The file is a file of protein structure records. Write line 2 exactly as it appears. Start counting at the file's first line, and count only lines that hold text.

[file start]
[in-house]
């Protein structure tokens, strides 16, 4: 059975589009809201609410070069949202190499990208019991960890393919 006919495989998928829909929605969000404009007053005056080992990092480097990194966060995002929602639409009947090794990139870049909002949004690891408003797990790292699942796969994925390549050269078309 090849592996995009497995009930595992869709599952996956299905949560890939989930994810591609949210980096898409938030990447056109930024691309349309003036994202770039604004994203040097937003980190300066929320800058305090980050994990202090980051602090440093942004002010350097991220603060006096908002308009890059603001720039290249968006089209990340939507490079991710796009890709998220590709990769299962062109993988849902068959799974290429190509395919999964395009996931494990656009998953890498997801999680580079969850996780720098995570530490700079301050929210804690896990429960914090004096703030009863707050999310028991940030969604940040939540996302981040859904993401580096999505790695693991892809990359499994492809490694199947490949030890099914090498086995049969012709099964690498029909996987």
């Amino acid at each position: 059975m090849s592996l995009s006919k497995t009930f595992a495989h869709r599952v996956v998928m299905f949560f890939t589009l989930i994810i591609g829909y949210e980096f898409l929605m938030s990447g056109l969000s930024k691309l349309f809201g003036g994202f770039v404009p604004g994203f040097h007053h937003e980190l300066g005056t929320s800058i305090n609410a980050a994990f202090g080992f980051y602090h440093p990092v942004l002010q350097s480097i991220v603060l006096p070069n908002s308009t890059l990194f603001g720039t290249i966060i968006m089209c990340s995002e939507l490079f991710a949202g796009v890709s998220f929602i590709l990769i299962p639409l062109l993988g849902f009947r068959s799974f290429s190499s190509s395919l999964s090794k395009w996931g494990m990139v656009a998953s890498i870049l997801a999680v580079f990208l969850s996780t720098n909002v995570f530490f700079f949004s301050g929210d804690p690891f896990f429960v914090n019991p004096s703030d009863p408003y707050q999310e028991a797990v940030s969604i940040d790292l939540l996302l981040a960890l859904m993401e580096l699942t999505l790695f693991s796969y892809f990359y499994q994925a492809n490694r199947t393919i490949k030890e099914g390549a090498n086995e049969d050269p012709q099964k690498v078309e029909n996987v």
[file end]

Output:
């Protein structure tokens, strides 16, 4: 059975589009809201609410070069949202190499990208019991960890393919 006919495989998928829909929605969000404009007053005056080992990092480097990194966060995002929602639409009947090794990139870049909002949004690891408003797990790292699942796969994925390549050269078309 090849592996995009497995009930595992869709599952996956299905949560890939989930994810591609949210980096898409938030990447056109930024691309349309003036994202770039604004994203040097937003980190300066929320800058305090980050994990202090980051602090440093942004002010350097991220603060006096908002308009890059603001720039290249968006089209990340939507490079991710796009890709998220590709990769299962062109993988849902068959799974290429190509395919999964395009996931494990656009998953890498997801999680580079969850996780720098995570530490700079301050929210804690896990429960914090004096703030009863707050999310028991940030969604940040939540996302981040859904993401580096999505790695693991892809990359499994492809490694199947490949030890099914090498086995049969012709099964690498029909996987």